Wetlands part of solution of nutrients in waterways

In some ways I admire the tenacity of Roger Alexander in spending 30 years of his life creating a lake at Puketapu (Puketapu Lake worth 30 year wait 20/2/18). However I am at a loss for words to read that he describes, and dismisses the original wetlands as merely a swamp. I get that the thinking of 30 years ago was not as enlightened as it is today so I forgive Mr Alexander for starting down the path that he chose.

In saying that it is unfortunate that he does not appear to show any remorse for the destruction of such an important area of bio-diversity. Wetlands are not only major areas of natural habitat and bio-diversity, they also act as the kidneys of our waterways filtering out much of the sediment, and many of the nutrients which have proved to be so destructive to our environment.

What Mr Alexander has done would not be acceptable today. At Hawke’s Bay Regional Council we face huge challenges with sediment and nutrients entering our waterways and marine costal environment. Wetlands are part of the solution to that challenge and thankfully we are looking at restoring our wetlands, not destroying them. One only has to look at the success of the Pakipaki wetlands to see what should be applauded and the direction we need to take.

Published 22 February


The Mayor’s response 27/2/18


If the Napier mayor considers my recent letter decrying the use of the term swamp in describing wetlands as ‘ill-informed’ then we have some have some real challenges in front of us (Auction and Fair wonderful 27/2/18). One has to wonder if it is this sort of thinking that has lead us down the path of chlorinated water and raw sewerage being dumped into the Ahurihi Estuary when, during the amalgamation debate, we were assured that Napier’s infrastructure maintenance was up to date and all tickty boo.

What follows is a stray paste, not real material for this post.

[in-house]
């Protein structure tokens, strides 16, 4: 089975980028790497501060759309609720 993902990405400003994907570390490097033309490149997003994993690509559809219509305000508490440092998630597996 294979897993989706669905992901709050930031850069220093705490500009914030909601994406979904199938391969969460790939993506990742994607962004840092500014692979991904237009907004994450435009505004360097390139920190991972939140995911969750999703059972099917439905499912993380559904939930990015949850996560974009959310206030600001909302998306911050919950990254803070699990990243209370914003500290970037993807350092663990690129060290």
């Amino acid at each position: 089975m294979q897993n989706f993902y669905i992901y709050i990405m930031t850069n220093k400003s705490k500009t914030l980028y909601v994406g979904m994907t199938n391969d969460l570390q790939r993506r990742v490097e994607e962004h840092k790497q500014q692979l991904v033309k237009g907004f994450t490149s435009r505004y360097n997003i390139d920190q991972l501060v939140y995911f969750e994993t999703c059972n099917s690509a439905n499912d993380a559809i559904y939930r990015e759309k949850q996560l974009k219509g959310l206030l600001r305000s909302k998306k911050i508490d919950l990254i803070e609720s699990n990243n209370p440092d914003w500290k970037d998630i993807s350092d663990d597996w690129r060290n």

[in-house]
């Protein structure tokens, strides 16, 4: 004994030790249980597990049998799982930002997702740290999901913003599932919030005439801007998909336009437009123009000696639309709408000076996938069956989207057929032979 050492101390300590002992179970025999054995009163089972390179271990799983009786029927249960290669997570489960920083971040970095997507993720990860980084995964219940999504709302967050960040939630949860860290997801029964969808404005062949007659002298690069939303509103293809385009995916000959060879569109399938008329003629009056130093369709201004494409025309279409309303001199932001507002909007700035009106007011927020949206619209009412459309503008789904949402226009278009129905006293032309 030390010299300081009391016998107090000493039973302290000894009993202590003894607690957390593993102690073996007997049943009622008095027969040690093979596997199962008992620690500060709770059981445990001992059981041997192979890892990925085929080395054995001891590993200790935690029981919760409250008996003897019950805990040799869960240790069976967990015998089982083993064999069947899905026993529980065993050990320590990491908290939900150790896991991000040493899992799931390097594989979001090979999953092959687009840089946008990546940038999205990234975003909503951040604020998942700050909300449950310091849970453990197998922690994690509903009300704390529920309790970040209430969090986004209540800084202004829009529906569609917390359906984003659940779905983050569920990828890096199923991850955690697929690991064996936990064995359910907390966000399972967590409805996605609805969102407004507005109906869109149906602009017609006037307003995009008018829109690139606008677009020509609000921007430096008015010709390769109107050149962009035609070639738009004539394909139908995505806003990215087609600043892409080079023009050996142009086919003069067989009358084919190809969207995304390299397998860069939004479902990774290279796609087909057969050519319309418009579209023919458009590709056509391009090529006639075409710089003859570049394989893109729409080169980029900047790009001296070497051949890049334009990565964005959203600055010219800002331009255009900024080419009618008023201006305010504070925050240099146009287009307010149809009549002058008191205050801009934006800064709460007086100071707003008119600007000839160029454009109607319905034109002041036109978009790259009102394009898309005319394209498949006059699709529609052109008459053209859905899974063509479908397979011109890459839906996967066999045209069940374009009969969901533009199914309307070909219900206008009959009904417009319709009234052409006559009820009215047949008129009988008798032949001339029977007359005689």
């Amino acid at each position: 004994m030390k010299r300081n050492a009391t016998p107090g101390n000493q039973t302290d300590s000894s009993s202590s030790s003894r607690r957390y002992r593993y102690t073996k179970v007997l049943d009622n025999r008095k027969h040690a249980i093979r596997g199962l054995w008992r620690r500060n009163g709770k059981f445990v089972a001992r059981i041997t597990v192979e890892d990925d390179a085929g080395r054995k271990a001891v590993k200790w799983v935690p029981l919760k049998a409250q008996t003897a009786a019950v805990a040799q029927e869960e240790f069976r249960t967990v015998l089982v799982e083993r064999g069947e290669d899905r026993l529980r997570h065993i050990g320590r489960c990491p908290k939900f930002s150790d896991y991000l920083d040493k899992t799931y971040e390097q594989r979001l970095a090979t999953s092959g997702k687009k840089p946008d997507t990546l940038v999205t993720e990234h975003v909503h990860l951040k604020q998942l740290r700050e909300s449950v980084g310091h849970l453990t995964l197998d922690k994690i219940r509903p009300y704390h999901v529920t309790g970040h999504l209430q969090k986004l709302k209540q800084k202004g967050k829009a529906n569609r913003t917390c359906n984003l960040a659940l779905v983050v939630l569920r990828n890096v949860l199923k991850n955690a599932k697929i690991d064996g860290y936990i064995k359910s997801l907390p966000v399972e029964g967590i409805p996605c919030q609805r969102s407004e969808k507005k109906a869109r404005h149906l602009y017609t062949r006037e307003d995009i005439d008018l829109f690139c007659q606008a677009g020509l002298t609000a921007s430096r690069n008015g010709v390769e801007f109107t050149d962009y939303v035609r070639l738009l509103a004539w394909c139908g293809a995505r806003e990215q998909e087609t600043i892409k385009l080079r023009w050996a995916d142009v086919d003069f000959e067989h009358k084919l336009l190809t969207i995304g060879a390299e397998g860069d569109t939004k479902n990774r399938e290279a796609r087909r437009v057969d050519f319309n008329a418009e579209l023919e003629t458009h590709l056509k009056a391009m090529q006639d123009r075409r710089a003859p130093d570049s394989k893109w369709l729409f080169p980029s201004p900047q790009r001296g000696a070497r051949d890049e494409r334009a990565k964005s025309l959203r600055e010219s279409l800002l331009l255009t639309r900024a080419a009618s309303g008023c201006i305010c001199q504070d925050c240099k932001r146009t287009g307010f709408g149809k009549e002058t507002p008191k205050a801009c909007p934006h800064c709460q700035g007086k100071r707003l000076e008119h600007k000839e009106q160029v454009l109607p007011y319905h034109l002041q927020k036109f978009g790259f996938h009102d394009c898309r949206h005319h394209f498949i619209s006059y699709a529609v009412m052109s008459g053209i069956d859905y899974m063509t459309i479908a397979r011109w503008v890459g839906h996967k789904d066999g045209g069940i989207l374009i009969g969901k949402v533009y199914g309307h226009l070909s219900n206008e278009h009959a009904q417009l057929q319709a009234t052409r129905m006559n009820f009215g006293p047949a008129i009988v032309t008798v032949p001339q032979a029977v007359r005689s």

The mayor needs to re-read my letter. In no way did I denigrate Lake Puketapu. I also made it very clear that I forgave Mr Alexander for starting down the path he chose. My frustration was in his referring to what was a wetland as simply a swamp. I remain unapologetic for this.

Like many issues that have confronted us as a society if we wish to change culture, then we need to change the thinking. I liken this to how society has changed it’s views on smoking, seatbelts, drinking driving, and speeding. We need to stop thinking of wetlands as swamps in need of ‘development’. It is reassuring that the vast majority of landowners have already come to this realisation but given that about 98% of the wetlands in Hawke’s Bay have been lost already we all need to get on board. If changing this mentality means that we need to highlight instances when it happens then so be it. As far as I’m concerned it’s called leadership. We simply can not continue to stick our heads in the sand and say everything is all right. What remains of our wetlands are far too important to do otherwise.

Submitted 27/2/18

This entry was posted in HB Today, Letters to Editor, Water. Bookmark the permalink.

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